Not long after a Colorado recreational marijuana advertisement was cancelled just before airing, more bad news for marijuana marketers has surfaced in Canada. Health Canada Minister Rona Ambrose announced the development of a task force that will actively seek out advertisers. This is a full 180 from the previous policy, which waited for complaints from locals before acting.
“This task force will ensure that those who engage in such illegal activities are stopped, and should these illegal activities continue, promptly referred to law enforcement,” said Ambrose in an official statement Saturday. She also reiterated the Conservative party’s pledge to keep storefront dispensaries illegal.
As it stands, only licensed producers may disseminate information about their products. Promotions are strictly disallowed; the “advertising” must be purely informative.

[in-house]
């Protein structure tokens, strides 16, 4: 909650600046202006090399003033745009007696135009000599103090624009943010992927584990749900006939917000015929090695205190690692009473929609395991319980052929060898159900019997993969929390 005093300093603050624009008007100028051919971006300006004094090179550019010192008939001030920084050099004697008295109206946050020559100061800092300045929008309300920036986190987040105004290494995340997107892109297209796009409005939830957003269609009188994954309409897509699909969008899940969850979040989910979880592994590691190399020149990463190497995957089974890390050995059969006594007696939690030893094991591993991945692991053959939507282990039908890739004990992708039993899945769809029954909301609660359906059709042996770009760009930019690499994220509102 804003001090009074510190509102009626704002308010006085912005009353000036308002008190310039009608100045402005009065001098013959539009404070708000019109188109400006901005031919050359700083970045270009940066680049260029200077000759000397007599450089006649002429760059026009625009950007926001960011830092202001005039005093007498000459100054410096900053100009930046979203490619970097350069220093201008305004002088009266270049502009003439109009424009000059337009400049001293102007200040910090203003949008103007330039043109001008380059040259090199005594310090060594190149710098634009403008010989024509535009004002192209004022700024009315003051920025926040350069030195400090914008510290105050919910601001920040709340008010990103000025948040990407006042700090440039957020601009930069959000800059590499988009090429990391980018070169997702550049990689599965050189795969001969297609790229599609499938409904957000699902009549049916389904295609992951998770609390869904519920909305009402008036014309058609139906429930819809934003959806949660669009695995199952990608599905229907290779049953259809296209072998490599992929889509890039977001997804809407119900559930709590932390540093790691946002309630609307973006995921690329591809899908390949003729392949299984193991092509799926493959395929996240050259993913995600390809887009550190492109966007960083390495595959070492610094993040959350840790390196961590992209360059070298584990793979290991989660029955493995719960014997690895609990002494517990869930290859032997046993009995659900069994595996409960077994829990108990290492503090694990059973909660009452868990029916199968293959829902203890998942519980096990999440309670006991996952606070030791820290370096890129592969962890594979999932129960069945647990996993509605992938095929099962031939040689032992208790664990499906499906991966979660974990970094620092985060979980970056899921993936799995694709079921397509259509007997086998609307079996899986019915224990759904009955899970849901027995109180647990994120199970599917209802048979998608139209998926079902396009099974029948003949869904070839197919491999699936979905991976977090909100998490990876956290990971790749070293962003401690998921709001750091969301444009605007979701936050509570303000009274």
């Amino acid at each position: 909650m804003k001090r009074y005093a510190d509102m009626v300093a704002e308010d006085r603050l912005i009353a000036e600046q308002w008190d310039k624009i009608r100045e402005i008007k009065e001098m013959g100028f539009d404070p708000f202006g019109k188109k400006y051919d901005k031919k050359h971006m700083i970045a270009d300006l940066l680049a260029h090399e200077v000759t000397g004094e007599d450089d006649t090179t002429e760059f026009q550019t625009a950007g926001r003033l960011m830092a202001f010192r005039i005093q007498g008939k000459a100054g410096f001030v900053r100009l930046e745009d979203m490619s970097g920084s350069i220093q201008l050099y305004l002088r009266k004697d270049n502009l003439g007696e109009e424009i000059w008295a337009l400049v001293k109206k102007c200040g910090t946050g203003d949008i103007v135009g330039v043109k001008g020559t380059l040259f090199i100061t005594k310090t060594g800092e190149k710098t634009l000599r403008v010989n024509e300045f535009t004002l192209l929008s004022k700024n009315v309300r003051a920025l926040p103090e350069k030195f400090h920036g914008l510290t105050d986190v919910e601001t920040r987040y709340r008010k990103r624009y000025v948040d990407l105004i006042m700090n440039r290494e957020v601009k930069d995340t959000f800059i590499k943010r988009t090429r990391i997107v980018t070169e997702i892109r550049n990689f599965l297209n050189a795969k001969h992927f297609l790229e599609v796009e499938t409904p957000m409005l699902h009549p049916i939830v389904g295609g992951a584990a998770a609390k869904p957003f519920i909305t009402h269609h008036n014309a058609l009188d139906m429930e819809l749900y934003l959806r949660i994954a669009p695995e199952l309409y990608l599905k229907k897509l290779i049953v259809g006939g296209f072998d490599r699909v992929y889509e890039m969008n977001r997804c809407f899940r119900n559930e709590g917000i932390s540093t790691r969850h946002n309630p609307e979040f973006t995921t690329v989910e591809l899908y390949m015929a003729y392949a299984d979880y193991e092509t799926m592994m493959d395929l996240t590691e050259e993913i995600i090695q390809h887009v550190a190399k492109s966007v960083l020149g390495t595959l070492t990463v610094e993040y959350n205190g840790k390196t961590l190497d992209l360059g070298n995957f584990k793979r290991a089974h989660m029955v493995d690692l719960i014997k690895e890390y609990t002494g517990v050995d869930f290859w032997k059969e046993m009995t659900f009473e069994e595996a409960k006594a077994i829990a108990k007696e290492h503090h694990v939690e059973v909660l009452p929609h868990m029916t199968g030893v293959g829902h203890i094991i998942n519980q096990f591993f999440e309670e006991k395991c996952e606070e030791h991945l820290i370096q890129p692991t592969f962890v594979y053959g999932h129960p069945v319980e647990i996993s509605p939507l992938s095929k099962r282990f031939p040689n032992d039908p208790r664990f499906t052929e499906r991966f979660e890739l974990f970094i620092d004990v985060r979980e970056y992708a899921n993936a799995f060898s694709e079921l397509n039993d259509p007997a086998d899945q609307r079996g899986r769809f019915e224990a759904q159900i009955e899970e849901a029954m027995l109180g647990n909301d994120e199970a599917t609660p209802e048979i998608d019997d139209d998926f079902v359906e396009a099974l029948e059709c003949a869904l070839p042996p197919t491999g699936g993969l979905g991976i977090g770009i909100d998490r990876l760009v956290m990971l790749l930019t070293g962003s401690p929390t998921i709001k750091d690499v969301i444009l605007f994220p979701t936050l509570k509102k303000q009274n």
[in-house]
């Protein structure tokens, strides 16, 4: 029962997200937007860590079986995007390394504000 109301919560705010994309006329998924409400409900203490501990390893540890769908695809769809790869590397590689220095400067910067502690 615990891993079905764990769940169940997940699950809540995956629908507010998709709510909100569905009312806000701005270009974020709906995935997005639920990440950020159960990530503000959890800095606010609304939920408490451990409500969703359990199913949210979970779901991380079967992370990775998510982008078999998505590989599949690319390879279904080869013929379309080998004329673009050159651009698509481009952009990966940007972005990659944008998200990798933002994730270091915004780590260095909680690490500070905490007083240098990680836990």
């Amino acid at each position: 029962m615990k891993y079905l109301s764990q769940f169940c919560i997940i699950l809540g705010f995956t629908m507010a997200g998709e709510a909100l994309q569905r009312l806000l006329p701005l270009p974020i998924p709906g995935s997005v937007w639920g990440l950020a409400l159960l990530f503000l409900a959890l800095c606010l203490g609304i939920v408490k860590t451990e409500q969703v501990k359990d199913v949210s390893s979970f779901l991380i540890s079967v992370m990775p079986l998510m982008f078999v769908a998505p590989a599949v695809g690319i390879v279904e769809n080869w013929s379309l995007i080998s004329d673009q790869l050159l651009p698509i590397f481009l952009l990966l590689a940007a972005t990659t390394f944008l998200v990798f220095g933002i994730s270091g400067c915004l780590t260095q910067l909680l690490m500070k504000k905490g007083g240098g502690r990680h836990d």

The announcement comes just before the launch of a major federal election campaign, The Globe and Mail reports, suggesting that the decision is based more on politics than complaints from those who might be affected by the crackdown.
Jodie Emery, Canadian cannabis advocate, summed up the announcement by claiming it shows “an ideological…rather than a scientifically health-based approach.”
While there are varied opinions on the effects of advertising, there’s no doubt that a more-informed populace will make better decisions. Officials at Health Canada may believe they have the population’s best interests at heart – the thought of a kindergartener begging for a pot popsicle is indeed frightening – it’s unlikely that the advertising campaigns will do anything but provide useful information about their products.
The more “normal” cannabis becomes in society, the more we will see responsible decisions being made about its use. Sensible advertisements would only serve to inspire a healthy awareness of marijuana.